Directed by: Tom Dey
Written by:Tom J. Astle, Matt Ember
Starring: Matthew McConaughey, Sarah Jessica Parker, Zooey Deschanel, Bradley Cooper, Kathy Bates, Terry Bradshaw, Justin Bartha
Released: April 13, 2006
Grade: B-

Al (Bradshaw) and Sue (Bates) want their son Tripp (McConaughey) out of the house.  He’s lived at home for over thirty years and they think it’s about time he found a place of his own.  Personally, I don’t know why they don’t just ask him to leave or simply kick him out?  Instead, they hire an interventionist named Paula (Parker) to persuade him.  She can’t have been cheap!

Paula’s plan is to simulate a relationship with Tripp.  This will give him self-confidence and will hopefully create a desire to move out and become more independent.  Paula admits that she has been successful with this technique many times before so I’d like to ask, what happened to the other guys?  Did she go out with them, lead them along, get them to move out, and then dump them for some made-up reason?  It’s awfully strange if you ask me.

Anyway, Tripp is going to prove a lot more challenging than Paula thought.  Firstly, he has a fear of commitment.  The idea of steady girlfriend (as opposed to a series of one night stands) is something he isn’t interested in.  Secondly and most importantly, Paula starts falling for Tripp and as the rule goes, you should never mix business and pleasure.

As you pay have picked up from my cynicism, there are a hundred things wrong with this premise.  If you stand back and look at the story from a distance, it doesn’t make much sense.  It is all structured around the predictable “boy gets girl, boy loses girl, boy gets girl” formula.  Lovers of romantic comedies with disagree with my misgivings but I don’t care.  Surely they could have written a more believable tale?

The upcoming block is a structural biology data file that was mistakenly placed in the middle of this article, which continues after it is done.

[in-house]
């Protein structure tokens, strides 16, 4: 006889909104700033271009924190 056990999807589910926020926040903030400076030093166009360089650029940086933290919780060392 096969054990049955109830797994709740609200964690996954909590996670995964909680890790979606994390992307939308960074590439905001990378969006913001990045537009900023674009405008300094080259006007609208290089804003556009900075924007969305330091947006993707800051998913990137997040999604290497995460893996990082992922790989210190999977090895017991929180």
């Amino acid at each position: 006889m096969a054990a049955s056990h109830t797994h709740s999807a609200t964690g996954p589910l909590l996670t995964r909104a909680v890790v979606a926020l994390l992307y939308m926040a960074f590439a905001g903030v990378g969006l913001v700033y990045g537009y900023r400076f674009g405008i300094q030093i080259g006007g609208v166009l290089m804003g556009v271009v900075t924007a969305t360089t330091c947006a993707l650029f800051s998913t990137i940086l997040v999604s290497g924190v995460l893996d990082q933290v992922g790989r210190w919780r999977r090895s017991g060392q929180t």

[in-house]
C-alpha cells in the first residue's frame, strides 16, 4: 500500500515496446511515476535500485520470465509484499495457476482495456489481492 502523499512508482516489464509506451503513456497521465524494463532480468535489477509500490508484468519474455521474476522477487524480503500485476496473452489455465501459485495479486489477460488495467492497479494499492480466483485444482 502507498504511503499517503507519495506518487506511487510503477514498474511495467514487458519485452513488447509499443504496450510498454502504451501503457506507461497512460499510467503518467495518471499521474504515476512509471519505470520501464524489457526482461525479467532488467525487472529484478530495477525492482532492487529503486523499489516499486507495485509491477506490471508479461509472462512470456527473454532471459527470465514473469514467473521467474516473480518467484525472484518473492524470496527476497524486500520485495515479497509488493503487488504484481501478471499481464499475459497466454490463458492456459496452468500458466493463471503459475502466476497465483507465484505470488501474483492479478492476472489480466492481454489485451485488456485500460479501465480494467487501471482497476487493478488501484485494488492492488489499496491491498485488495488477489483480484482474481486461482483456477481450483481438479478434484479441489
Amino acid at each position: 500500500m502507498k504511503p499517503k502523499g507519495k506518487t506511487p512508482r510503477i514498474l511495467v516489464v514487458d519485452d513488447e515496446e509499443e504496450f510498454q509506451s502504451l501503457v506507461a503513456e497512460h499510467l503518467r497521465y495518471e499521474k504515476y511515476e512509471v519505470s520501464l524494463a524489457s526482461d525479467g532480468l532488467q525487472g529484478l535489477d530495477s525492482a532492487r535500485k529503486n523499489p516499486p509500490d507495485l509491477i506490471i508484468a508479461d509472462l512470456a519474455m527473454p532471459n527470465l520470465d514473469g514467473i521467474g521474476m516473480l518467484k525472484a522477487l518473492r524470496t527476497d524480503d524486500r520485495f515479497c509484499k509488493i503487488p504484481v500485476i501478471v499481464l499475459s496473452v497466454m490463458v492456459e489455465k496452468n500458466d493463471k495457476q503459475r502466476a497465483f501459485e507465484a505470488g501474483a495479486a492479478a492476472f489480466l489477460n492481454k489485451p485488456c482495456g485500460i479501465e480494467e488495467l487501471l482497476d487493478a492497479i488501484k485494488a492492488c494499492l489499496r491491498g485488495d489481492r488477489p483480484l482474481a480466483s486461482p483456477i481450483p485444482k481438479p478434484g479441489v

The casting of Matthew McConaughey reminded me of his turn in the 2003 romantic comedy, How To Lose A Guy In 10 Days.  I was critical of that film too but I had many friends who disagreed and enjoyed the silliness of the story.

Failure To Launch isn’t as bad and I believe it’s due to the casting of Sarah Jessica Parker.  She’s good along McConaughey but she’s even better alongside Zooey Deschanel, who plays her sarcastic roommate in the movie.  This is the second time I’ve praised Parker this year (after The Family Stone) and it’s reaffirming my belief that she’s one of the best actresses of the moment.

I’ve seen worse but I’ve also seen many which are much better.